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Posts published in “Day: May 26, 2014”

Get mad, get even

carlson CHRIS


Alaska’s long-time senior senator, the late Ted Stevens (1968-2008), had a vicious temper. He could erupt in a split second. Turnover on his staff was constant for few folks would take his berating their competence for long.

He was demanding, would not accept excuses and expected one never to make the same mistake twice. His caustic criticism often was aimed at the press. He rarely hesitated to call a reporter and let them know how badly they’d screwed up.

Behind all the anger, bluff and bluster, though, there was one decent person who had a tender heart, truly cared for those less fortunate and was devoted to his wife, Ann, and their children. He was a man of his word, a tireless advocate for Alaskans and a formidable adversary. He rarely carried a grudge, with one major exception - his senatorial colleage, Alaska’s junior senator, Mike Gravel.

He hated Gravel, and with good reason Stevens truly believed, and it was plausible, that Gravel brought about the situation that led to the death of Ann.

Gravel, born in Massachusettts, went to Alaska with the not so secret desire to achieve high public office. He drove a cab for awhile but soon got into real estate and was successful enough to seek office. An intelligent, charming fellow, he was liked well enough by his House colleagues to be elected Speaker.

In 1966 he trried to parlay the Speaker post into election as Alaska’s sole member of the House but was defeated in the Democratic primary by Ralph Rivers.

In August of 1968, though, he shocked many Alaskans by upsetting the venerable Ernest Gruening, one of Alaska’s last territorial governors and, along with Bob Bartlett, one of the first two Alaskan senators. Gruening, who will forever be remembered as one of only two sagacious votes against LBJ’s Tonkin Gulf resolution authorizing the president to do whatever he had to do in Vietnam, was in his early 80’s. To his regret he ignored Gravel and did little campaigning. Gravel went on to win the first of two terms in November.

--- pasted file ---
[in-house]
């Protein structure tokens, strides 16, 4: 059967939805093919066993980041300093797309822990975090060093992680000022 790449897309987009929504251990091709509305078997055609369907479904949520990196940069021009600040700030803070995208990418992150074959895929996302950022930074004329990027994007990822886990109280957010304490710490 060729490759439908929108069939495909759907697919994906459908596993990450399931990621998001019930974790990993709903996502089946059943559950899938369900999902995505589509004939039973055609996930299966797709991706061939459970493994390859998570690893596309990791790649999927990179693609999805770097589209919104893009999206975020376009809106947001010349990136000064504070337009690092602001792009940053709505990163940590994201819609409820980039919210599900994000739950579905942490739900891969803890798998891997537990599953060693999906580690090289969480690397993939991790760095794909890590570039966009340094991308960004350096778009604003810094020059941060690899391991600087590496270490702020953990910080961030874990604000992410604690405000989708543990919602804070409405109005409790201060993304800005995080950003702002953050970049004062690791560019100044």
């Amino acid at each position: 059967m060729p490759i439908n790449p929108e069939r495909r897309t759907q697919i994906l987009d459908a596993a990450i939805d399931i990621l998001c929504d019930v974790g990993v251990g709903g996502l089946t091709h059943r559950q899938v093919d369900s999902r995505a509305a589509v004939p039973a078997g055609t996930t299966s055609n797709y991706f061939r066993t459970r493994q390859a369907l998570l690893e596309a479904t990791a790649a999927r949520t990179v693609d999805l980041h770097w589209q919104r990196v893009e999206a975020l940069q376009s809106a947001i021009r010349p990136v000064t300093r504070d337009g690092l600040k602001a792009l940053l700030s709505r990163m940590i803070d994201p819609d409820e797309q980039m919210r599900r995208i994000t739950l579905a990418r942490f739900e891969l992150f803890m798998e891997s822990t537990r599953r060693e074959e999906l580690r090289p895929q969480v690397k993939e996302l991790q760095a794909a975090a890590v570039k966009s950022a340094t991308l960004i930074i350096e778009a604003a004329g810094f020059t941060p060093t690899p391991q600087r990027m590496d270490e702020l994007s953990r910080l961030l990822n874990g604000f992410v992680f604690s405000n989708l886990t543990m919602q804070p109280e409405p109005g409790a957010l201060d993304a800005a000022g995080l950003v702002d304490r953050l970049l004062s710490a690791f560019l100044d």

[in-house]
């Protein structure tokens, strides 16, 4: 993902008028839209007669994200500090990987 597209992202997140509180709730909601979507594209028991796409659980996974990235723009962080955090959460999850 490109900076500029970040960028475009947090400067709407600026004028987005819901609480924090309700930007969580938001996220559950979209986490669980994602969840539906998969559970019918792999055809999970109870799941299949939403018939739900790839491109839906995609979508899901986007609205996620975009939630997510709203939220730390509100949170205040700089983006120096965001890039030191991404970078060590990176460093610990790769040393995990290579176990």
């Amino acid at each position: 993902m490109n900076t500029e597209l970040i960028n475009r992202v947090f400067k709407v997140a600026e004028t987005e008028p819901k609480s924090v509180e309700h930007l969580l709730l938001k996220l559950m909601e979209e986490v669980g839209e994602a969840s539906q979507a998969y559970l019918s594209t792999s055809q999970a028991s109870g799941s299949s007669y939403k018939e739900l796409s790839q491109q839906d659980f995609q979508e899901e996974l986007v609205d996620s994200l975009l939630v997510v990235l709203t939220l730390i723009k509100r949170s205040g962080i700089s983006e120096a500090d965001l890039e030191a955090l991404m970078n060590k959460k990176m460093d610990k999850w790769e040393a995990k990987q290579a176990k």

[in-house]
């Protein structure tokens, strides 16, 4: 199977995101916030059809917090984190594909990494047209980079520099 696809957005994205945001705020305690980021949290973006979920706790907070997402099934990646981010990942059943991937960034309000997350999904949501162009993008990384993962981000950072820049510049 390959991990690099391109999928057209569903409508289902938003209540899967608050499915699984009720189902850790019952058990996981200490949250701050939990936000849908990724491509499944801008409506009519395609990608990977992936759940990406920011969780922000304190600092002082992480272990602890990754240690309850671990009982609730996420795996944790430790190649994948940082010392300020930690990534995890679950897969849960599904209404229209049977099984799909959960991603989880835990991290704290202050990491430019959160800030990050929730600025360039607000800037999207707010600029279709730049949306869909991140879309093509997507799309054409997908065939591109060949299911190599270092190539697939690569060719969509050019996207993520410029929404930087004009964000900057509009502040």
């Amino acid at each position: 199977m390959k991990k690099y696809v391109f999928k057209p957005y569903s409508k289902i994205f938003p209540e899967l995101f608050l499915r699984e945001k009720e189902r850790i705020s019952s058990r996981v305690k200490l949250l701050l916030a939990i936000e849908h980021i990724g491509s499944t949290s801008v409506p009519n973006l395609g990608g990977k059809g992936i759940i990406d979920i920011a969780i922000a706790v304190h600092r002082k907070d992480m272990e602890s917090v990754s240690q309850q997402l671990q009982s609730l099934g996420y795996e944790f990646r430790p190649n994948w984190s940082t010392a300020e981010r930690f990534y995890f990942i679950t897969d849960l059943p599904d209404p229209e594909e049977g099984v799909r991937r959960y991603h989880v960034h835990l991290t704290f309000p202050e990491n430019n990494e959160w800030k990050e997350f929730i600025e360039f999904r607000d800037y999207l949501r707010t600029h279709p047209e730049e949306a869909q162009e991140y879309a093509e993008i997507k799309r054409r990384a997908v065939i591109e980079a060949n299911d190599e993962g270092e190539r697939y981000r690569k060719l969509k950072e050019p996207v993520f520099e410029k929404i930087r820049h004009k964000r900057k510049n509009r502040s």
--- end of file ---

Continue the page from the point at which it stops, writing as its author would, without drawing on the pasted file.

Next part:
Twelve years later Gravel himself was knocked off in the August Democratic primary by Ernest Gruening’s grandson, State Rep. Clark Gruening. Gravel had by then alienated many Alaskans but the clincher was the move Stevens quietly organizned to have a massive Republican turnout vote in the open Democratic primary for young Gruening. Stevens exacted his revenge.

Had Gravel been resonsible for Anne Stevens’ death? You be the judge. (more…)

In the Briefings

Seattle bike
How an intersection might look on the future Waterfront depicts the connections between bicycles, pedestrians and vehicles.. (image/Seattle Department of Transportation).


Elections, of course, dominated news coverage last week in Oregon and Idaho, as a U.S. Senate contest provided some of the big headlines in the former, and a battle of two slates within the Idaho Republican Party offered drama in the latter.

Washington, just a week away from its candidate filing period and still in a relatively quiet political moment, saw less dramatic headlines. A series of noteworthy studies, however, were released around the state shining fresh spotlights on a range of topics. See more about all of this in the Oregon, Idaho and Washington Briefings, out this morning.

On the front pages


Here’s what public affairs news made the front page of newspapers in the Northwest today, excluding local crime, features and sports stories. (Newspaper names contracted with location)

UI sees higher enrollment, safety (Moscow News)
Oldest Latah cemetery being fixed (Moscow News)
Managing lawsuits over federal lands (Nampa Press Tribune)

Southern Oregon wine selling in Japan (Medford Tribune)
Willamette ESD to be trained in state meeting law (Salem Statesman Journal)

Media interests conflict at Mill Creek (Everett Herald)
Lottery system planned for food distribution (Everett Herald)
Deeper Columbia channel brings business (Longview News)
Many more vets asking for VA help (Seattle Times)